« PreviousContinue »
BINGHAM AND CLEMENS' SPEECHES.
The consideration of the bill was finally | basis he would stand. He opposed the meapostponed to Thursday, January 31st.
The House revived the consideration of the report of the Committee of Thirty-three. Mr. Bingham, (Rep.), of Ohio, took the floor, to raise his voice against tampering with the Constitution, or resorting to a temporising policy. He would not withhold his support from any just legislation which looks to the supremacy of the laws; but it would be in vain to endeavor to save the Constitution by the sacrifice of the principles which underlie and constitute its vitality. He, with millions, stood by the Constitution as it is, with its blessed enjoyment of the present and the cherished hopes of the future. With uplifted hand, he stood there to deny that any State can by any appliance rightfully separate one section of the country from the rest, or sever the various ties which bind together the Republic. We have one Constitution, and he denied that any State can strike down the unity of the Government which constitutes us one people. He denied, in the name of the American people, that any State can let loose the demon of discord to breathe dismay and death, and pollute our hearths and homes with fratricidal blood. In view of the seizures of the forts and arsenals, and other lawless measures, it is the duty of Congress to strengthen the Executive arm to enable him to summon the people to the vindication of the outraged Constitution and the laws.
He refuted the idea of a constitutional right of secession, and scouted the assumption that peaceful disunion was possible. It could not be peaceful when it sought to blot, at one stroke, a mighty nation from its place in the category of governments. As well talk of a peaceful earthquake which envelops cities in one common disaster-as well tell of a peaceful tempest, which fills the heavens with darkness, desolation, and death. He concluded by arguing that States had no right to secede. They possess no inherent rights at all. The people have no cause of grievance which justifies revolution, and otherthrows the Constitution and supreme law of the land. Our duty is not to amend, but to maintain and uphold the Constitution, and on this
sures recommended by a majority of the Committee. He would not vote for the admission into the Union of New Mexico, until she repeals the unjust Slave code which would bring a blush to the cheek of Caligula. He would not aid in making this a Slave Government. He wished to punish treason and recapture the forts and other public property. He appealed to the people to uphold the Constitution. His speech was a bold and severe attack upon Mr. Corwin's Report, and aimed to draw the lines closely around those Republicans who still hoped and labored for compromise.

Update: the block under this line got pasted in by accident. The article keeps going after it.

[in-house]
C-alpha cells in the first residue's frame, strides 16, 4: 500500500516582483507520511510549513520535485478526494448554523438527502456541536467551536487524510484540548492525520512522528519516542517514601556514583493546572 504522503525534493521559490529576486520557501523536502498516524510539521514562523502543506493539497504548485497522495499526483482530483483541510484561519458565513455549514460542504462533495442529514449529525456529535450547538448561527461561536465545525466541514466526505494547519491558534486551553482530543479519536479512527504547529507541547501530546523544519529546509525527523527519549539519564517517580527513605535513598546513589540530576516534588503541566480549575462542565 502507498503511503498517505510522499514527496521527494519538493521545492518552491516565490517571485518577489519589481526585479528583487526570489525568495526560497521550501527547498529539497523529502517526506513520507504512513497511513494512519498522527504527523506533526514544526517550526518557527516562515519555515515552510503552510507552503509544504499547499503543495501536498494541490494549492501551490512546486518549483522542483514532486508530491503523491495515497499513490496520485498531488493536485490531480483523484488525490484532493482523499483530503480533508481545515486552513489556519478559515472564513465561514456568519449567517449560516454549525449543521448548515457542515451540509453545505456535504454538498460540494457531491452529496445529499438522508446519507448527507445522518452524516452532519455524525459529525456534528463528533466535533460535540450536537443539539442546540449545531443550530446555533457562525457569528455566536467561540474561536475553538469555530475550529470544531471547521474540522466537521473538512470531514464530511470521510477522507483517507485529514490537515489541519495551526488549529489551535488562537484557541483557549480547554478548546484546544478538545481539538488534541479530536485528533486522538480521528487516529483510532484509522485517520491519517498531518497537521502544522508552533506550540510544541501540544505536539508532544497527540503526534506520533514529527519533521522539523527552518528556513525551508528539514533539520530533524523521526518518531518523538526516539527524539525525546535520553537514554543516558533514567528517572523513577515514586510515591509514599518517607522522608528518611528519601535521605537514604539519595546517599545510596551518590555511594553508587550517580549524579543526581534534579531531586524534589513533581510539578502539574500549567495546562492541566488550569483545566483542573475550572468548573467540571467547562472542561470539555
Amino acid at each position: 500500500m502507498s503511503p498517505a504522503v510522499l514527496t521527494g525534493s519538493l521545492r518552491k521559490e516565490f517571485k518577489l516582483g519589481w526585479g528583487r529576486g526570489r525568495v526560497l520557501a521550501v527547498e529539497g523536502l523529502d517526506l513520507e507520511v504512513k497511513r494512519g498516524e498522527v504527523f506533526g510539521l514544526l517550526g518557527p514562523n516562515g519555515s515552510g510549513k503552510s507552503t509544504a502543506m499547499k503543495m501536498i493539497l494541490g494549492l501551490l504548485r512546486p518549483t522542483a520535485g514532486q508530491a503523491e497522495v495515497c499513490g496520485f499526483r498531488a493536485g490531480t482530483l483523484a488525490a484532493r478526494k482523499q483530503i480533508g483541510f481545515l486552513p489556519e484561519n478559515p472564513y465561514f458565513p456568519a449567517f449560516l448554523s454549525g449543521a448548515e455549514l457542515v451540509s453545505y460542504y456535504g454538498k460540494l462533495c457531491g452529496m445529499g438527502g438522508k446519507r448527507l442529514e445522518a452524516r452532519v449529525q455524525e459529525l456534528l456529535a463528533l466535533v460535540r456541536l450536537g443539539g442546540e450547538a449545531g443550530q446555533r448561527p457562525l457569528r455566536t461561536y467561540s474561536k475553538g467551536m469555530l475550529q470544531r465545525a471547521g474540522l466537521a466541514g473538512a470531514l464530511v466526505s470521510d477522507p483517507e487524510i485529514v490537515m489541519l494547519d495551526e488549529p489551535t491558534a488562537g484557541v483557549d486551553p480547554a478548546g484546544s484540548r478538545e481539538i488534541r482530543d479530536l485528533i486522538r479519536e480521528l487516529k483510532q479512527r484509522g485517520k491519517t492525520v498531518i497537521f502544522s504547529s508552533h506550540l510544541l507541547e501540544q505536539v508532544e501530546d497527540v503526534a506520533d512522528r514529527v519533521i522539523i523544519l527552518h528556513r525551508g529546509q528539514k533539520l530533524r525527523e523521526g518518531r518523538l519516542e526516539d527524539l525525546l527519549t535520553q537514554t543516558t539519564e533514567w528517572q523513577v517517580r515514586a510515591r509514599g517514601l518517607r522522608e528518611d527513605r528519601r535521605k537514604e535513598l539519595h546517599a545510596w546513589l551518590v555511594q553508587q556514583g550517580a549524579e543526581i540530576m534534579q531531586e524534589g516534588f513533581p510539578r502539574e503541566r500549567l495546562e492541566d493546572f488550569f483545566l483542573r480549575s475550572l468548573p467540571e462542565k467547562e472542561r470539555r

He was succeeded by Sherrard Clemens, (Dem.), of Virginia—one of the few who, seeing Virginia's danger, had the courage and the patriotism to speak for her salvation. After a long illness, he thanked God that, in renewed health, he could serve his constituents when his services were most needed. He would speak from his heart; not in passion, but in truth, as befitted the solemnity of the hour and the magnitude of the issue. Great events hurried by with unflagging steps. Did they portend the death of the Republic? He would not utter one word to hasten the danger, but would, as a Southern man, representing Southern interests, only study how to avert the impending ruin. He would speak as a Western Virginian, and as the custodian of those who were not old enough to know the perils to which they were exposed by those who were now riding on the crest of the popular wave, but who were, nevertheless, destined to sink into the very trough of the sea to a depth so unfathomable that not a bubble would ever rise to mark the spot where they went so ignominiously down. Well might those who had inaugurated the revolution which was now stalking over the land cry out, with uplifted hands, for peace, and deprecate the effusion of blood! It was the inventor of the guillotine who was the first victim, and the day was not far off when they would find among their own people those who would have to rely upon the magnanimity of that population whom they had most cruelly outraged and deceived. He had not the heart to enter into a detail of the ar